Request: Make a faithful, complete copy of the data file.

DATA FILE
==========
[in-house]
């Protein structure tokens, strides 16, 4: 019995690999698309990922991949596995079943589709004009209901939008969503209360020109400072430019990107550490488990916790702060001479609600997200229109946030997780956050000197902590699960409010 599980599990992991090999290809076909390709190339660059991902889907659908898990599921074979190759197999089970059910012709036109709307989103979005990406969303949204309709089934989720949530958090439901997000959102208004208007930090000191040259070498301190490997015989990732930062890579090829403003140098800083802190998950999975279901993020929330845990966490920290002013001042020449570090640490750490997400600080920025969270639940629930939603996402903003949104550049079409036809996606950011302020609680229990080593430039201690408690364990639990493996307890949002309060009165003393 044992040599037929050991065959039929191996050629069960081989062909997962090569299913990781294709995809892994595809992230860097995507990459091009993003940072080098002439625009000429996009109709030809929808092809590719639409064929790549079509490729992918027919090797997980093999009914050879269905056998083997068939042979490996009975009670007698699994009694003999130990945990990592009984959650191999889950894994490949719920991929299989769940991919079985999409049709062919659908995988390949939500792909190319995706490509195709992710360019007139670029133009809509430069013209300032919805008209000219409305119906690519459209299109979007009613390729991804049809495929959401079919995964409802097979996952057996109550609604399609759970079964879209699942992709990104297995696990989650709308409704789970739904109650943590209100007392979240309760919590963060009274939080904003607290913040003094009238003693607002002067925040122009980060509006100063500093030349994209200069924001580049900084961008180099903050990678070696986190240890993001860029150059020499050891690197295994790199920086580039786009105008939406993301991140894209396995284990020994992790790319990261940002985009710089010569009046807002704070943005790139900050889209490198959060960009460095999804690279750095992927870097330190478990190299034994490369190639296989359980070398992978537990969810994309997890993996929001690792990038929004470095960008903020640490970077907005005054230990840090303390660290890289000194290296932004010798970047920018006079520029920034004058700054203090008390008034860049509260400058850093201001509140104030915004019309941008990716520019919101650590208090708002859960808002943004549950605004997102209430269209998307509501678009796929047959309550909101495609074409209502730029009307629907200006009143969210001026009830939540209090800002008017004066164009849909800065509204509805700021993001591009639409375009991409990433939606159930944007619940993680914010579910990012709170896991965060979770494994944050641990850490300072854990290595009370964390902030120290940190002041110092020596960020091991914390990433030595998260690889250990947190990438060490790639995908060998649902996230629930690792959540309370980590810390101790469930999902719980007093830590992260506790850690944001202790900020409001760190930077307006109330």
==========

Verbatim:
[in-house]
């Protein structure tokens, strides 16, 4: 019995690999698309990922991949596995079943589709004009209901939008969503209360020109400072430019990107550490488990916790702060001479609600997200229109946030997780956050000197902590699960409010 599980599990992991090999290809076909390709190339660059991902889907659908898990599921074979190759197999089970059910012709036109709307989103979005990406969303949204309709089934989720949530958090439901997000959102208004208007930090000191040259070498301190490997015989990732930062890579090829403003140098800083802190998950999975279901993020929330845990966490920290002013001042020449570090640490750490997400600080920025969270639940629930939603996402903003949104550049079409036809996606950011302020609680229990080593430039201690408690364990639990493996307890949002309060009165003393 044992040599037929050991065959039929191996050629069960081989062909997962090569299913990781294709995809892994595809992230860097995507990459091009993003940072080098002439625009000429996009109709030809929808092809590719639409064929790549079509490729992918027919090797997980093999009914050879269905056998083997068939042979490996009975009670007698699994009694003999130990945990990592009984959650191999889950894994490949719920991929299989769940991919079985999409049709062919659908995988390949939500792909190319995706490509195709992710360019007139670029133009809509430069013209300032919805008209000219409305119906690519459209299109979007009613390729991804049809495929959401079919995964409802097979996952057996109550609604399609759970079964879209699942992709990104297995696990989650709308409704789970739904109650943590209100007392979240309760919590963060009274939080904003607290913040003094009238003693607002002067925040122009980060509006100063500093030349994209200069924001580049900084961008180099903050990678070696986190240890993001860029150059020499050891690197295994790199920086580039786009105008939406993301991140894209396995284990020994992790790319990261940002985009710089010569009046807002704070943005790139900050889209490198959060960009460095999804690279750095992927870097330190478990190299034994490369190639296989359980070398992978537990969810994309997890993996929001690792990038929004470095960008903020640490970077907005005054230990840090303390660290890289000194290296932004010798970047920018006079520029920034004058700054203090008390008034860049509260400058850093201001509140104030915004019309941008990716520019919101650590208090708002859960808002943004549950605004997102209430269209998307509501678009796929047959309550909101495609074409209502730029009307629907200006009143969210001026009830939540209090800002008017004066164009849909800065509204509805700021993001591009639409375009991409990433939606159930944007619940993680914010579910990012709170896991965060979770494994944050641990850490300072854990290595009370964390902030120290940190002041110092020596960020091991914390990433030595998260690889250990947190990438060490790639995908060998649902996230629930690792959540309370980590810390101790469930999902719980007093830590992260506790850690944001202790900020409001760190930077307006109330």